Tyler Roth, Associate

Publications & Media

Russia’s War in Ukraine No Excuse for National Origin Discrimination

Labor & Employment Christopher Nickels, Tyler Roth

Article updated as of 4/7/22:

As Russia’s invasion of Ukraine continues to develop, U.S. employers may face challenges in navigating how to respond when employees make inappropriate statements related to the international conflict. Political acrimony in general can be disruptive to work operations or a company’s reputation. Such acrimony can also lead to legal claims, particularly if employees feel stigmatized or subject to knee-jerk assumptions about their political beliefs based on their ethnic background. Employers should therefore keep the following legal issues in mind when considering how to deal with political or divisive speech related to Russia’s war in Ukraine.

  1. Federal and State Laws Prohibit National Origin Discrimination

Title VII of the Civil Rights Act of 1964 (Title VII) and many state laws prohibit discrimination on the basis of national origin in all aspects of employment. National origin discrimination involves treating applicants or employees differently in their terms or conditions of employment because they are from a particular country or part of the world, because of ethnicity or accent, or because they appear to be of a certain ethnic background (even if they are not). National origin discrimination also can involve treating applicants or employees differently in their terms or conditions of employment because they are married to or associated with a person of a certain national origin. Discrimination can occur even among individuals of the same national origin.

So, while Russia may be the aggressor in Ukraine, U.S. employers must ensure their workplaces are free of any prejudice to Russian employees based on their national origin or ethnicity. Similarly, employees’ political beliefs regarding Putin or Russia’s actions in Ukraine should not be presumed based on the employees’ nationality or ethnic background. Employers may want to pay attention to concerns that Russian employees are being subjected to disparate treatment or harassed in the workplace, and employers must not ignore or fail to respond when they learn of employees who have engaged in offensive comments or behavior related to an employee’s national origin.

  1. State Laws May Prohibit Discrimination Against Employees Who Engage in Lawful, Off-Duty Conduct

The First Amendment’s right to freedom of speech does not apply to private sector employees, and thus does not protect them from discipline by their employers if they engage in inappropriate comments, including those made off-duty for example on social media. However, a minority of states and localities specifically prohibit discrimination in employment based on an employee’s off-duty, lawful conduct. Still others protect employees who participate in legitimate, peaceful political protests. Thus, employees who engage in support, protest or other action relating to the war in Ukraine, whether in person or on social media, would be protected if their employer is subject to these types of lawful conduct laws. Given the complexities that can arise from disciplining an employee for off-duty conduct, employers are well-advised to seek counsel before taking adverse action or terminating an employee due to off-duty conduct.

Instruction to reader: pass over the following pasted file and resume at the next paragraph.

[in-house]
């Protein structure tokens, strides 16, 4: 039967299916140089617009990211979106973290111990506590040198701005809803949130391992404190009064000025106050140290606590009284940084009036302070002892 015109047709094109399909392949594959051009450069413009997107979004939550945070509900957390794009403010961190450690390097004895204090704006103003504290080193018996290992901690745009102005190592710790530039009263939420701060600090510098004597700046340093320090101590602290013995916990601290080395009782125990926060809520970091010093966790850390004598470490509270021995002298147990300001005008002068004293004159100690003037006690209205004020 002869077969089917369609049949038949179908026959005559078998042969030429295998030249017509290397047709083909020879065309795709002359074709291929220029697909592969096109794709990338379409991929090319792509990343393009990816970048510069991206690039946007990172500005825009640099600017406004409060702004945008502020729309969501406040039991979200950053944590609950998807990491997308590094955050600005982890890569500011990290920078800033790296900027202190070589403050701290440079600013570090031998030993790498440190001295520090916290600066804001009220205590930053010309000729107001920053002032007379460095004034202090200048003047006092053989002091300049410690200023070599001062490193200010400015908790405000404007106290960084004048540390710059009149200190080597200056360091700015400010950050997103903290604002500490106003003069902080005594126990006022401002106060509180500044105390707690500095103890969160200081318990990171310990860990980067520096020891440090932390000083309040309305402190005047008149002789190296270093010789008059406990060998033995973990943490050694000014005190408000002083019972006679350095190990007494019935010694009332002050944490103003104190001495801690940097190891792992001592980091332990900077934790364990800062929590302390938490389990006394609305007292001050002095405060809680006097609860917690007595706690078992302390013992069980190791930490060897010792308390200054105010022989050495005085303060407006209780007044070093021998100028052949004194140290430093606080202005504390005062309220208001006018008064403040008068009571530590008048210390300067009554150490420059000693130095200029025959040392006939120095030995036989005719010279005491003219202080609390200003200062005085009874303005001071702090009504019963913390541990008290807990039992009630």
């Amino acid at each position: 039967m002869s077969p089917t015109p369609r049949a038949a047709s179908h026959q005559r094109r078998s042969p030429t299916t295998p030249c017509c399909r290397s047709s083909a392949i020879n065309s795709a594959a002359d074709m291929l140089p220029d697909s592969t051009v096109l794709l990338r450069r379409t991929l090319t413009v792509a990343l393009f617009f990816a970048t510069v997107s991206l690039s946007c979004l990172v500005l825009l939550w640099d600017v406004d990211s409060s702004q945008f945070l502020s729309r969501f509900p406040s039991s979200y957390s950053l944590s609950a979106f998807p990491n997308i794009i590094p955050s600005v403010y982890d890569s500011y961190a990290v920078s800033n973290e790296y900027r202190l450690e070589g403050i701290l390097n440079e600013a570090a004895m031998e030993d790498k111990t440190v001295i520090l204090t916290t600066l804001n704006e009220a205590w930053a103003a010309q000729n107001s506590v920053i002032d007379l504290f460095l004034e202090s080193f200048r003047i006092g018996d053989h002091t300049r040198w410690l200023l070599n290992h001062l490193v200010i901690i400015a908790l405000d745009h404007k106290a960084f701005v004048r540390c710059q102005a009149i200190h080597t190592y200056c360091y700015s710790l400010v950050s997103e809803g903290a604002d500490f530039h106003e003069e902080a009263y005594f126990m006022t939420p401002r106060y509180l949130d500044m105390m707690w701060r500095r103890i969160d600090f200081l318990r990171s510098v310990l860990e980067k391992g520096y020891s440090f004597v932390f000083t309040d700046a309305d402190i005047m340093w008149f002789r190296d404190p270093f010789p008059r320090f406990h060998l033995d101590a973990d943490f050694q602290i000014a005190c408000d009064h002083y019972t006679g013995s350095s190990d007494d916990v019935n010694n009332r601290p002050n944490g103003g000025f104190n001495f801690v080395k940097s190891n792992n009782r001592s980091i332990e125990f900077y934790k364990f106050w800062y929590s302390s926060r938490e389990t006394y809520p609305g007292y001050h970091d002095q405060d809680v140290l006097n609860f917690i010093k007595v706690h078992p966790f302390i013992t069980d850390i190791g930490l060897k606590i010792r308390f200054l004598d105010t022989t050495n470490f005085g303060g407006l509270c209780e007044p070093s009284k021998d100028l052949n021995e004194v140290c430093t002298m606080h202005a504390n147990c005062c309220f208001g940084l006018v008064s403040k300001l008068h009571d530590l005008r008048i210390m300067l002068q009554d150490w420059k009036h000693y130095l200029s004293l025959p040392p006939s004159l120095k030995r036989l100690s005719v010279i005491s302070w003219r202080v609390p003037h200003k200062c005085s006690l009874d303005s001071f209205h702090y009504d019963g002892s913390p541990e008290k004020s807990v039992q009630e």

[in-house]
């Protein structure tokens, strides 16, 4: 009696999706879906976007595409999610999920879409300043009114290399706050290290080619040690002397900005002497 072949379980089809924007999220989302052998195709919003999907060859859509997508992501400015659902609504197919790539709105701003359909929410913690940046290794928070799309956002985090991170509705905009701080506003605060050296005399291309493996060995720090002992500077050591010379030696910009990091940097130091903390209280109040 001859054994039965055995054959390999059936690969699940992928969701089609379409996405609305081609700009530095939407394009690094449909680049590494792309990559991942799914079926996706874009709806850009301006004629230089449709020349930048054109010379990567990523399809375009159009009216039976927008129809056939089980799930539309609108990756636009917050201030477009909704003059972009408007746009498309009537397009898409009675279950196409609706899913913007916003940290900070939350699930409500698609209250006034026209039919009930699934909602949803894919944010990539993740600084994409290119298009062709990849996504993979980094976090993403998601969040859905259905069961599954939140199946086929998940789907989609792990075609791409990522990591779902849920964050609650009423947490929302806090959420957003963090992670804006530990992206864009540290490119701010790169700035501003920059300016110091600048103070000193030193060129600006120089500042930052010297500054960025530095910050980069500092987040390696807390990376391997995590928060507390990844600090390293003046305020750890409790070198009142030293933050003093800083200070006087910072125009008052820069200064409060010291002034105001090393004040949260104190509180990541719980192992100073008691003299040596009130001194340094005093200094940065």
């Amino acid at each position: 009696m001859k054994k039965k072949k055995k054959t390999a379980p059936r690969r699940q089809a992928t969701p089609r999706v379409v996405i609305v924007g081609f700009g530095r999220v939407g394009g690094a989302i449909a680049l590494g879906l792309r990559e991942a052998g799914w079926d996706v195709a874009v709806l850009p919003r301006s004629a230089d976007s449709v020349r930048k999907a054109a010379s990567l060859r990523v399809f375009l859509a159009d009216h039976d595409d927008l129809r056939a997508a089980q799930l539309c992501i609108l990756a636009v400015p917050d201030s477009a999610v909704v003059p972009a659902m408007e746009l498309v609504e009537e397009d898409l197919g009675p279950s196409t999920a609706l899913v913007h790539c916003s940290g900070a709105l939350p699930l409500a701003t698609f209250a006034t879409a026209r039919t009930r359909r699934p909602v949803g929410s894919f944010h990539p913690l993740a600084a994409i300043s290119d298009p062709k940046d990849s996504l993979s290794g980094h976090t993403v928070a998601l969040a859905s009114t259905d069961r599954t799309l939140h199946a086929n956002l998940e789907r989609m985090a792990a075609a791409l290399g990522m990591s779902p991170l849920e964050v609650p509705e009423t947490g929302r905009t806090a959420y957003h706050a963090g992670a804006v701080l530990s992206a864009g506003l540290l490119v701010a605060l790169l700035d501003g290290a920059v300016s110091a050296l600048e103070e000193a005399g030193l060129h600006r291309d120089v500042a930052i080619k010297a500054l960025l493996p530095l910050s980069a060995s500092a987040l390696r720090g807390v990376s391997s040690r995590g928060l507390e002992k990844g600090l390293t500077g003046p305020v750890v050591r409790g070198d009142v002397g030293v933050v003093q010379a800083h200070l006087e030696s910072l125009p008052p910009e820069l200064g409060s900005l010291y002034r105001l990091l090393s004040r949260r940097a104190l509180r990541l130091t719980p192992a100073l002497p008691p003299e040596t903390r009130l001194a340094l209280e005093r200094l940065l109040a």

1. The Immigration and Nationality Act Prohibits National Origin Discrimination in the Hiring and Recruiting Process

The Immigration and Nationality Act (“INA”) prohibits discrimination in the hiring and recruiting process based on a person’s national origin or citizenship. 8 U.S.C. § 1324b(a)(1); 28 C.F.R. § 40.200(a)(1)(i). Specifically, the INA prohibits national origin and citizenship discrimination related to recruitment, hiring decisions, termination decisions, retaliation, and I-9 employment verification documentary practices. The Department of Justice’s Immigrant and Employee Rights Section (“IER”) has broad authority to investigate claims of national origin and citizenship discrimination under the INA.

Employers with more than three employees may not recruit and/or hire applicants of only certain national origin or citizenship, e.g., only hiring Ukrainian foreign nationals. Additionally, such employers may not prohibit applicants of certain national origins or citizenships. Lastly, employers should review their I-9 employment verification practices to ensure that they comply with all relevant rules and regulations in light of the anticipated influx of persons who have been granted refugee status, asylee status, and temporary protected status, including for example Russian and Ukrainian Nationals.

Our team has extensive experience reviewing companies’ policies and procedures relating to hiring practices, auditing I-9 records, and assessing their workforce’s identity and work authorization documents to protect against government inspection and potential penalties and reputational damages.

If you need assistance dealing with a difficult workplace issue involving an employee’s national origin or ethnicity, contact your Quarles & Brady attorney or:

Payment Portal

You are leaving the Quarles & Brady website and being directed to the bill presentment and paying service offered by a third party provider. If you do not wish to continue to the site, click Close or use the Back button on your web browser to return the Quarles & Brady website.